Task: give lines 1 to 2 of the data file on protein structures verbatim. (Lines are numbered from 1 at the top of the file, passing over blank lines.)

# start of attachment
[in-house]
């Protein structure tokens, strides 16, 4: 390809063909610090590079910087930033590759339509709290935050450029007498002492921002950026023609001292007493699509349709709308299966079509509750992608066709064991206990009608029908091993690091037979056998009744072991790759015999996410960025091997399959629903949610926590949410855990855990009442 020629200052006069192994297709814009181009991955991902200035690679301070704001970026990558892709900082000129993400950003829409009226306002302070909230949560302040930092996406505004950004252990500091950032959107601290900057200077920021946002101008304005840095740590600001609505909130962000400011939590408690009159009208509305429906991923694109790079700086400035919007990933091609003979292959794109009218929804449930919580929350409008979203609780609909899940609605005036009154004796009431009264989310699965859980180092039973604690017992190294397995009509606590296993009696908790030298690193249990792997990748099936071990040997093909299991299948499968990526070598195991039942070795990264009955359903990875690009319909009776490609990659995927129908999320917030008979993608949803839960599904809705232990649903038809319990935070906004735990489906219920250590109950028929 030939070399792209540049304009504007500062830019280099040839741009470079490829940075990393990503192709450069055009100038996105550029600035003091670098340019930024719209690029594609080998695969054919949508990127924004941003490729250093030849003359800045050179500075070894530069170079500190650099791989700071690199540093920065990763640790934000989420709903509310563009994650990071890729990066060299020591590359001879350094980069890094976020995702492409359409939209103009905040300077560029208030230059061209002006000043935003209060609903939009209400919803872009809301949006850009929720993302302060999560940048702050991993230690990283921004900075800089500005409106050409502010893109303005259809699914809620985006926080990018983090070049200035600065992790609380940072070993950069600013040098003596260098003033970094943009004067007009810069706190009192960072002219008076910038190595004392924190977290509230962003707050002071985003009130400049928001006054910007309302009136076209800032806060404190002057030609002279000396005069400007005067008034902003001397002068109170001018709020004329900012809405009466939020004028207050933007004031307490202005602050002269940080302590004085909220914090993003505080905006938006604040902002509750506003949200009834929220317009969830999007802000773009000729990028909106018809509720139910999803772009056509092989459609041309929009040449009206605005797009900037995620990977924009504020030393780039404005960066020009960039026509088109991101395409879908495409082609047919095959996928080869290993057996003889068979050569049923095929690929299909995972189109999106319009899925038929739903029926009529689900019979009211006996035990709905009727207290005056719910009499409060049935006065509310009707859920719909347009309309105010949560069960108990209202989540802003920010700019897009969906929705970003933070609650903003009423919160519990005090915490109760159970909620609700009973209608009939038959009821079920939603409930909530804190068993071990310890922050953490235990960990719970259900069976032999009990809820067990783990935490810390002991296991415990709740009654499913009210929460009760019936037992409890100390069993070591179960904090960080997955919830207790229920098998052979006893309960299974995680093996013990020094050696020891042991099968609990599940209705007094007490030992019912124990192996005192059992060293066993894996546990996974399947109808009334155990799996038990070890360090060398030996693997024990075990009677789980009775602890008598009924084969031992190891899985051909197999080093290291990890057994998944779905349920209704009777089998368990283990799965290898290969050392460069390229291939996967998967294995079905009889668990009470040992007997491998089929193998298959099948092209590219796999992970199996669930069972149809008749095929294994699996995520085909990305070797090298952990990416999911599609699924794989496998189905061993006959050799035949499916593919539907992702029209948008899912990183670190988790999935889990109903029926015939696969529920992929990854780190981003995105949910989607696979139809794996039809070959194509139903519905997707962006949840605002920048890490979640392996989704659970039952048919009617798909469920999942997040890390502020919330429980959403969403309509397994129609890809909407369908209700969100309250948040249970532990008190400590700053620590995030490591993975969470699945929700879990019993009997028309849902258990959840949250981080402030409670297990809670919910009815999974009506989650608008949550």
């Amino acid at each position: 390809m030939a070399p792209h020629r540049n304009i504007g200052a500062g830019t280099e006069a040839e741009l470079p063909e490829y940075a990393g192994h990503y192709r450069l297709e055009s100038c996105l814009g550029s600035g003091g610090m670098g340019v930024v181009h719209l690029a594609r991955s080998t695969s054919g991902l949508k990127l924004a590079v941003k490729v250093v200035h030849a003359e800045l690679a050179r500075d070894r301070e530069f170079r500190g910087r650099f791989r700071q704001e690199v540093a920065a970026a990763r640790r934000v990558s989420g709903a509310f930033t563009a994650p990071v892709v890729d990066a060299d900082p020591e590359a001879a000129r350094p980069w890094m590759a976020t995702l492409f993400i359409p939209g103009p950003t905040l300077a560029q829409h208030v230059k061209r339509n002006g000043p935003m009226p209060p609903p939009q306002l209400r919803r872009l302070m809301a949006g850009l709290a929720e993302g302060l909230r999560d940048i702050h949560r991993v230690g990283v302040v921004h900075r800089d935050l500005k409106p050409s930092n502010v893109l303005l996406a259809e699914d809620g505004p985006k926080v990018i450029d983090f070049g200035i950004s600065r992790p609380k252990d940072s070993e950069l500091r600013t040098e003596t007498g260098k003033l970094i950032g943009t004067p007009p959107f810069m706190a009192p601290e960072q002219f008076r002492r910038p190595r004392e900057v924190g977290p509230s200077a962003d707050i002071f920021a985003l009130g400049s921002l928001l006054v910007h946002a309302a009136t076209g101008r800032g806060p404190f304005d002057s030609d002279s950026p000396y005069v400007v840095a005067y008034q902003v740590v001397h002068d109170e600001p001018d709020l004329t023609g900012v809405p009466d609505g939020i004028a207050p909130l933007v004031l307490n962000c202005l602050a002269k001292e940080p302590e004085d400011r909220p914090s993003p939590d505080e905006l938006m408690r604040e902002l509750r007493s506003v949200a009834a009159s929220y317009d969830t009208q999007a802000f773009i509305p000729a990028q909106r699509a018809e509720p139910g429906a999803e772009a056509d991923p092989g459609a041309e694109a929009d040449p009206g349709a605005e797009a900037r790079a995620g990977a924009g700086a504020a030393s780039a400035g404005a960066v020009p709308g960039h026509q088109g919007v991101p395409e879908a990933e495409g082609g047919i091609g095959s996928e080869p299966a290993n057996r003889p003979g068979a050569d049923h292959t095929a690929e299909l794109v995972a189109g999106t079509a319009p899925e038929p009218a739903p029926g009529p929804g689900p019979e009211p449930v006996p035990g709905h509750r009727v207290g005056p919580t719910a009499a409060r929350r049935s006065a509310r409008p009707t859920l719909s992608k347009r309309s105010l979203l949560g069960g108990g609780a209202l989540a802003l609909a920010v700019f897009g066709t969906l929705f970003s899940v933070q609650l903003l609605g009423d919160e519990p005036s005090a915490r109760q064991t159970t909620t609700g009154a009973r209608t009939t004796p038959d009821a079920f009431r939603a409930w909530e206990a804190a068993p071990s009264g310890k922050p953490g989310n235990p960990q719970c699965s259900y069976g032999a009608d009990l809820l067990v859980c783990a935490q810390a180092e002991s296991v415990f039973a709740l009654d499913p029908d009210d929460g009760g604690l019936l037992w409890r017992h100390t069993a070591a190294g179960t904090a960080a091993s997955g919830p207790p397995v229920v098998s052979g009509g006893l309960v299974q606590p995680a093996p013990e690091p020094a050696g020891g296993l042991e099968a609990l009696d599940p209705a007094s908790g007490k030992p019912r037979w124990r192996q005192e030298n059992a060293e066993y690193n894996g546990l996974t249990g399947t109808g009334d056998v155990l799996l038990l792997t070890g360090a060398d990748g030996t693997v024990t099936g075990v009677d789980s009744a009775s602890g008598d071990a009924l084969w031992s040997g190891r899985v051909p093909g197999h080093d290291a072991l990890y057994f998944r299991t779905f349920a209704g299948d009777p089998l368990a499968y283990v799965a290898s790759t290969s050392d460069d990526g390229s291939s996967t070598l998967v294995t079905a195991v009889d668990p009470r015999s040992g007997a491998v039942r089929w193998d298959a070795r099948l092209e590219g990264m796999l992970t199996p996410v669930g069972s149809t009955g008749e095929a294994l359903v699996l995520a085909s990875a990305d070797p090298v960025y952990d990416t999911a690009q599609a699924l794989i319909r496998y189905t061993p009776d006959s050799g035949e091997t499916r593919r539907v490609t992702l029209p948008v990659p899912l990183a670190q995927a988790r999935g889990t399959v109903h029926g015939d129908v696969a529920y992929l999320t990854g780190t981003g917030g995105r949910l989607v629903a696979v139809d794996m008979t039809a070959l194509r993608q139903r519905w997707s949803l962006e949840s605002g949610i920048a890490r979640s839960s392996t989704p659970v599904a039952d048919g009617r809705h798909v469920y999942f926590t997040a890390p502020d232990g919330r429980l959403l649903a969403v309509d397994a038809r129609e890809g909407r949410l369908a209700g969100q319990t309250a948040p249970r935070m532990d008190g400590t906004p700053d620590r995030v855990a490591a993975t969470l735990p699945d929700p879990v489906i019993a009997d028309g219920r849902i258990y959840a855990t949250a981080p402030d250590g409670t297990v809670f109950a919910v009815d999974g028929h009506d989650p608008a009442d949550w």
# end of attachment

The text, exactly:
[in-house]
């Protein structure tokens, strides 16, 4: 390809063909610090590079910087930033590759339509709290935050450029007498002492921002950026023609001292007493699509349709709308299966079509509750992608066709064991206990009608029908091993690091037979056998009744072991790759015999996410960025091997399959629903949610926590949410855990855990009442 020629200052006069192994297709814009181009991955991902200035690679301070704001970026990558892709900082000129993400950003829409009226306002302070909230949560302040930092996406505004950004252990500091950032959107601290900057200077920021946002101008304005840095740590600001609505909130962000400011939590408690009159009208509305429906991923694109790079700086400035919007990933091609003979292959794109009218929804449930919580929350409008979203609780609909899940609605005036009154004796009431009264989310699965859980180092039973604690017992190294397995009509606590296993009696908790030298690193249990792997990748099936071990040997093909299991299948499968990526070598195991039942070795990264009955359903990875690009319909009776490609990659995927129908999320917030008979993608949803839960599904809705232990649903038809319990935070906004735990489906219920250590109950028929 030939070399792209540049304009504007500062830019280099040839741009470079490829940075990393990503192709450069055009100038996105550029600035003091670098340019930024719209690029594609080998695969054919949508990127924004941003490729250093030849003359800045050179500075070894530069170079500190650099791989700071690199540093920065990763640790934000989420709903509310563009994650990071890729990066060299020591590359001879350094980069890094976020995702492409359409939209103009905040300077560029208030230059061209002006000043935003209060609903939009209400919803872009809301949006850009929720993302302060999560940048702050991993230690990283921004900075800089500005409106050409502010893109303005259809699914809620985006926080990018983090070049200035600065992790609380940072070993950069600013040098003596260098003033970094943009004067007009810069706190009192960072002219008076910038190595004392924190977290509230962003707050002071985003009130400049928001006054910007309302009136076209800032806060404190002057030609002279000396005069400007005067008034902003001397002068109170001018709020004329900012809405009466939020004028207050933007004031307490202005602050002269940080302590004085909220914090993003505080905006938006604040902002509750506003949200009834929220317009969830999007802000773009000729990028909106018809509720139910999803772009056509092989459609041309929009040449009206605005797009900037995620990977924009504020030393780039404005960066020009960039026509088109991101395409879908495409082609047919095959996928080869290993057996003889068979050569049923095929690929299909995972189109999106319009899925038929739903029926009529689900019979009211006996035990709905009727207290005056719910009499409060049935006065509310009707859920719909347009309309105010949560069960108990209202989540802003920010700019897009969906929705970003933070609650903003009423919160519990005090915490109760159970909620609700009973209608009939038959009821079920939603409930909530804190068993071990310890922050953490235990960990719970259900069976032999009990809820067990783990935490810390002991296991415990709740009654499913009210929460009760019936037992409890100390069993070591179960904090960080997955919830207790229920098998052979006893309960299974995680093996013990020094050696020891042991099968609990599940209705007094007490030992019912124990192996005192059992060293066993894996546990996974399947109808009334155990799996038990070890360090060398030996693997024990075990009677789980009775602890008598009924084969031992190891899985051909197999080093290291990890057994998944779905349920209704009777089998368990283990799965290898290969050392460069390229291939996967998967294995079905009889668990009470040992007997491998089929193998298959099948092209590219796999992970199996669930069972149809008749095929294994699996995520085909990305070797090298952990990416999911599609699924794989496998189905061993006959050799035949499916593919539907992702029209948008899912990183670190988790999935889990109903029926015939696969529920992929990854780190981003995105949910989607696979139809794996039809070959194509139903519905997707962006949840605002920048890490979640392996989704659970039952048919009617798909469920999942997040890390502020919330429980959403969403309509397994129609890809909407369908209700969100309250948040249970532990008190400590700053620590995030490591993975969470699945929700879990019993009997028309849902258990959840949250981080402030409670297990809670919910009815999974009506989650608008949550």